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Email: mh37@Drexel.edu

Internal Medicine

Pathway Directors

Janet Fitzpatrick, M.D. Office #
jhf32@drexel.edu (215) 762-7296
Kate Lewyckyj

kl35@drexel.edu

 

Arundathi Jayatilleke, M.D. Office #
aj475@drexel.edu (215) 762-2688
Heather Fertig hlf36@drexel.edu

 

Renee Amori, M.D. Office #
rea23@drexel.edu 215-762-5030

Drexel Fourth Year Discipline Based Pathway System

Pathway Director's Advice On Commonly Asked Questions

How important is it for a student to have completed some type of research to match in this specialty? When should the research be done? Does it have to be specialty specific?

Doing research is not necessary for a successful match in Internal Medicine Residency.  However, it is looked upon positively.  Some of the most competitive training programs do look for an applicant to have experience doing research.  Research is something that is often necessary when applying for the most competitive subspecialty fellowships in Internal Medicine, e.g. Cardiology, Gastroenterology.
Research does not have to be specialty specific.  There are many opportunities within the Department of Medicine at Drexel for students to get involved in Research.  The Pathway Director can steer you toward potential research mentors.

Are research opportunities available in your department?

Research opportunities may be available in our department. Contact the pathway advisor.

Are shadowing opportunities available?

Shadowing opportunities in Internal Medicine are available through the Internal Medicine Interest Group.  Opportunities range from observing procedures, to shadowing General Internal Medicine inpatient rounds, to shadowing General Internists in the ambulatory setting, to shadowing subspecialists during inpatient rounds or in the ambulatory setting.  Sign-up is done on-line via the Internal Medicine Interest Group.

Are away rotations essential to a successful match in your specialty?

Internal Medicine programs do not expect candidates to do rotations at their site in order to match at the program.  Away rotations can help students assess a site to determine if it is a good match for them.  In addition, strong performance at an away site can possibly help a student to get an interview at a program or even match in a program where they otherwise would not have.  However, students should be cautioned that it can work in the reverse as well.  You never know who your attending will be, whether it will be a good match for you, whether the rotation is a good one, etc.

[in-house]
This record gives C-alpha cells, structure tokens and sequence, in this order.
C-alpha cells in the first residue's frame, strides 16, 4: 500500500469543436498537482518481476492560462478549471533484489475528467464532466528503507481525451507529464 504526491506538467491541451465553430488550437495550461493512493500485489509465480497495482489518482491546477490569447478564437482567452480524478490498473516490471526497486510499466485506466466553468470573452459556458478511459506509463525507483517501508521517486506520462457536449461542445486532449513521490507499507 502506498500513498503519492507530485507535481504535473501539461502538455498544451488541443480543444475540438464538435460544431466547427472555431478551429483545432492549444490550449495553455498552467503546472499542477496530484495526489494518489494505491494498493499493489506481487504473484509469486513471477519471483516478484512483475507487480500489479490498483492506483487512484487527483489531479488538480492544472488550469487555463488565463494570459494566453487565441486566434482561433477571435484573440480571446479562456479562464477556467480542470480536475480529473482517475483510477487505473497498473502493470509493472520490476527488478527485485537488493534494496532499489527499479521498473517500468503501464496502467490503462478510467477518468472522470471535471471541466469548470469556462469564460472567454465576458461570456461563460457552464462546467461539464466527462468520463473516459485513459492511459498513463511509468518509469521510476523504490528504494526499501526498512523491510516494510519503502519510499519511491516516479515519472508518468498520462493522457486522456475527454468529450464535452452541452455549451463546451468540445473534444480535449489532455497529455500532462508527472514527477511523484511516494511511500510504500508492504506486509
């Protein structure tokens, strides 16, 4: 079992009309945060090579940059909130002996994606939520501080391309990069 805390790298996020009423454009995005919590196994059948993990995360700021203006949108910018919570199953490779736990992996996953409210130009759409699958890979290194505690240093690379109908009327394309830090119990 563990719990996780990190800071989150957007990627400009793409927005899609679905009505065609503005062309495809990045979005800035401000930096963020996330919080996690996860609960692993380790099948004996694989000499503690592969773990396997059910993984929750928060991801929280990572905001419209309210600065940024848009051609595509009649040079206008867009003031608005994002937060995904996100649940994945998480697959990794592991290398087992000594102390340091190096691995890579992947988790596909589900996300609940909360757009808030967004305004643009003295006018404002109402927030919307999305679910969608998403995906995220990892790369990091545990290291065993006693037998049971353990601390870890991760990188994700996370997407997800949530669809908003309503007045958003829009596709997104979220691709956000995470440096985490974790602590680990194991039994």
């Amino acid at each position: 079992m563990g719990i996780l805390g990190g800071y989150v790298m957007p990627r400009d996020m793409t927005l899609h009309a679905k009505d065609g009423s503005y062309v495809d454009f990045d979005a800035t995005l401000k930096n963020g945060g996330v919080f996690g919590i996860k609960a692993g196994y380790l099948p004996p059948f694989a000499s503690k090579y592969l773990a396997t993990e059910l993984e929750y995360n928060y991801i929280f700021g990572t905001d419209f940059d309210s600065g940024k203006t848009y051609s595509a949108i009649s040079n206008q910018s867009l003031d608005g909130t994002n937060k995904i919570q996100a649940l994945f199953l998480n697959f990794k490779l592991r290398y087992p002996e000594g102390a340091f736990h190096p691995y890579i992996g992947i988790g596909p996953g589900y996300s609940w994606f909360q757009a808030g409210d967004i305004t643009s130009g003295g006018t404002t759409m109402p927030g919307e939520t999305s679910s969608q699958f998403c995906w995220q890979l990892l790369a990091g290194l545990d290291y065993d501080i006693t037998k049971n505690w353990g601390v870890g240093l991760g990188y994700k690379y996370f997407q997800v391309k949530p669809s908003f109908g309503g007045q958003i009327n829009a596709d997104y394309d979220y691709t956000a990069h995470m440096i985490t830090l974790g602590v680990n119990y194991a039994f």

What career opportunities exist after training?
Multiple career opportunities exist after training. One can choose to practice primary internal medicine in the office setting, as a hospitalist in the inpatient setting, or in any one of the medicine sub-specialties.
How would you describe the career-life balance for this specialty?

The career-life balance is variable depending on the chosen specialty and personal preference. Some can join a practice and choose to work part-time while raising a family. Others can choose a day job typically 8-5. There is also an option to do shift work as a hospitalist.

What resources (eg, websites, books, professional groups) would you recommend for students interested in learning more about this field?

The American College of Physicians is a good resource.

Are research opportunities available in your department?

Research opportunities may be available in our department. Contact the pathway advisor.

What can students do in the 1st and 2nd years to explore and/or prepare for this career?

Students can join the Medicine Interest Group. Shadowing is the best way to explore this career.

What career opportunities exist after training?

Multiple career opportunities exist after training. One can choose to practice primary internal medicine in the office setting, as a hospitalist in the inpatient setting, or in any one of the medicine sub-specialties.

How would you describe the career-life balance for this specialty?
The career-life balance is variable depending on the chosen specialty and personal preference. Some can join a practice and choose to work part-time while raising a family. Other can choose a day job typically 8-5/ This is also an option to do shift work as a hospitalist.
What resources would you recommend for students interested in learning more about this field?
The American College fo Physicians is a good resource.
What can students do in the 1st and 2nd years to explore and/or prepare for this career?
Students can join the Medicine Interest Group. Shadowing is the best way to explore this career.